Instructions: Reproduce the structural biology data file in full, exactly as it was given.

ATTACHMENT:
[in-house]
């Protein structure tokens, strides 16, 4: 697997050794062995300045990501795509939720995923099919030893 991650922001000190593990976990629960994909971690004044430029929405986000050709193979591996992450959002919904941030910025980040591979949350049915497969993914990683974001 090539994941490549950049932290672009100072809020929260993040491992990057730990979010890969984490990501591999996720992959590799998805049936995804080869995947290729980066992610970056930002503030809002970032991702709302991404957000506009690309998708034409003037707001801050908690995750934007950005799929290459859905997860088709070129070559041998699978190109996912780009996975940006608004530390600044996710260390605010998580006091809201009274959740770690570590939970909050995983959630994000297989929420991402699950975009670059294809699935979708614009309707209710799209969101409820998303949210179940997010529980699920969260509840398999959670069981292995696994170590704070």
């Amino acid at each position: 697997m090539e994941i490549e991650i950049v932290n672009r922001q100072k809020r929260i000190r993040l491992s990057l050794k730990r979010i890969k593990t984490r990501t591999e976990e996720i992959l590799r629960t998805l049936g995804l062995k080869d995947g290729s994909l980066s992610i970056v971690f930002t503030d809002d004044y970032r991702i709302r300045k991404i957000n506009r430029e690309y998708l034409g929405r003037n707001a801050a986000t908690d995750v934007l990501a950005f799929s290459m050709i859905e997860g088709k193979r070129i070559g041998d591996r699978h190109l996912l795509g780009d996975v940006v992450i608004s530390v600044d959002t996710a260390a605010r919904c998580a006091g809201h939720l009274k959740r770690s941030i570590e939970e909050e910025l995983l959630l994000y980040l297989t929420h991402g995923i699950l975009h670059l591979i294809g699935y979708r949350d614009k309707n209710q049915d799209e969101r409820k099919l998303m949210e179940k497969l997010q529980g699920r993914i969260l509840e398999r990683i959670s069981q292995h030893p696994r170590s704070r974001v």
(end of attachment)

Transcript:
[in-house]
């Protein structure tokens, strides 16, 4: 697997050794062995300045990501795509939720995923099919030893 991650922001000190593990976990629960994909971690004044430029929405986000050709193979591996992450959002919904941030910025980040591979949350049915497969993914990683974001 090539994941490549950049932290672009100072809020929260993040491992990057730990979010890969984490990501591999996720992959590799998805049936995804080869995947290729980066992610970056930002503030809002970032991702709302991404957000506009690309998708034409003037707001801050908690995750934007950005799929290459859905997860088709070129070559041998699978190109996912780009996975940006608004530390600044996710260390605010998580006091809201009274959740770690570590939970909050995983959630994000297989929420991402699950975009670059294809699935979708614009309707209710799209969101409820998303949210179940997010529980699920969260509840398999959670069981292995696994170590704070």
């Amino acid at each position: 697997m090539e994941i490549e991650i950049v932290n672009r922001q100072k809020r929260i000190r993040l491992s990057l050794k730990r979010i890969k593990t984490r990501t591999e976990e996720i992959l590799r629960t998805l049936g995804l062995k080869d995947g290729s994909l980066s992610i970056v971690f930002t503030d809002d004044y970032r991702i709302r300045k991404i957000n506009r430029e690309y998708l034409g929405r003037n707001a801050a986000t908690d995750v934007l990501a950005f799929s290459m050709i859905e997860g088709k193979r070129i070559g041998d591996r699978h190109l996912l795509g780009d996975v940006v992450i608004s530390v600044d959002t996710a260390a605010r919904c998580a006091g809201h939720l009274k959740r770690s941030i570590e939970e909050e910025l995983l959630l994000y980040l297989t929420h991402g995923i699950l975009h670059l591979i294809g699935y979708r949350d614009k309707n209710q049915d799209e969101r409820k099919l998303m949210e179940k497969l997010q529980g699920r993914i969260l509840e398999r990683i959670s069981q292995h030893p696994r170590s704070r974001v």